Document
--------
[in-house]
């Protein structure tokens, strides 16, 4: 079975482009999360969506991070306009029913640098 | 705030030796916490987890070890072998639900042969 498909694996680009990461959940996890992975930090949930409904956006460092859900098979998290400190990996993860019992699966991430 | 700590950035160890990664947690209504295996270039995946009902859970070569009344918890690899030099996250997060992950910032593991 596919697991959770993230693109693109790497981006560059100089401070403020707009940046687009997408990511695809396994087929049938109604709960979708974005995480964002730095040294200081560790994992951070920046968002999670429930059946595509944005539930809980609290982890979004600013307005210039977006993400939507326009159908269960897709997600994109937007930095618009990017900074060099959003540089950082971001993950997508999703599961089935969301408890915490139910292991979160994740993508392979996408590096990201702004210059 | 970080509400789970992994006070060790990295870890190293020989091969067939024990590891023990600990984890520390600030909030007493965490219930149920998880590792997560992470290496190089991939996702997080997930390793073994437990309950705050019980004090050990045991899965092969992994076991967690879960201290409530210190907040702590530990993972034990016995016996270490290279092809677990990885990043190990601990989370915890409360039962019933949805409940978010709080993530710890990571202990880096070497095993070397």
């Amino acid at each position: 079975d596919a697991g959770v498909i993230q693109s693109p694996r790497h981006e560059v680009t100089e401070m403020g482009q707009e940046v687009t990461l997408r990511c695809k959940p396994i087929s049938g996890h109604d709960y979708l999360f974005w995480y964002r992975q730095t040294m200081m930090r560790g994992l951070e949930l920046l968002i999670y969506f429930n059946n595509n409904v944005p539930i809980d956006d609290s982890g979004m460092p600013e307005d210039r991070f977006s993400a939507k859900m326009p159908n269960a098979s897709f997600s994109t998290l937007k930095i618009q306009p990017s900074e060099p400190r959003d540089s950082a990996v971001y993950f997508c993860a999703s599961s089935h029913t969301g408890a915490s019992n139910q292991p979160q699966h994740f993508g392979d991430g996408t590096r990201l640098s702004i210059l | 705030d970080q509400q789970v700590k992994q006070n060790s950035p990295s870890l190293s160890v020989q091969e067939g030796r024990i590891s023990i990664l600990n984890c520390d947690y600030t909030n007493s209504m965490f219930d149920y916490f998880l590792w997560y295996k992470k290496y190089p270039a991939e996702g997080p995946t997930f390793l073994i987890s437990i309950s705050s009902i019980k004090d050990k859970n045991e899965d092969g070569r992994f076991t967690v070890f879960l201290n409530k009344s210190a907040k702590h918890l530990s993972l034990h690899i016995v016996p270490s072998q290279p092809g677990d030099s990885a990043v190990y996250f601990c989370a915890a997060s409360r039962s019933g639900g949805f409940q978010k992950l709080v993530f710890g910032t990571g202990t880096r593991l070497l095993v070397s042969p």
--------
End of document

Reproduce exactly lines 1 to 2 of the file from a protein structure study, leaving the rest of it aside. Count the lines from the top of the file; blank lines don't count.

[in-house]
């Protein structure tokens, strides 16, 4: 079975482009999360969506991070306009029913640098 | 705030030796916490987890070890072998639900042969 498909694996680009990461959940996890992975930090949930409904956006460092859900098979998290400190990996993860019992699966991430 | 700590950035160890990664947690209504295996270039995946009902859970070569009344918890690899030099996250997060992950910032593991 596919697991959770993230693109693109790497981006560059100089401070403020707009940046687009997408990511695809396994087929049938109604709960979708974005995480964002730095040294200081560790994992951070920046968002999670429930059946595509944005539930809980609290982890979004600013307005210039977006993400939507326009159908269960897709997600994109937007930095618009990017900074060099959003540089950082971001993950997508999703599961089935969301408890915490139910292991979160994740993508392979996408590096990201702004210059 | 970080509400789970992994006070060790990295870890190293020989091969067939024990590891023990600990984890520390600030909030007493965490219930149920998880590792997560992470290496190089991939996702997080997930390793073994437990309950705050019980004090050990045991899965092969992994076991967690879960201290409530210190907040702590530990993972034990016995016996270490290279092809677990990885990043190990601990989370915890409360039962019933949805409940978010709080993530710890990571202990880096070497095993070397």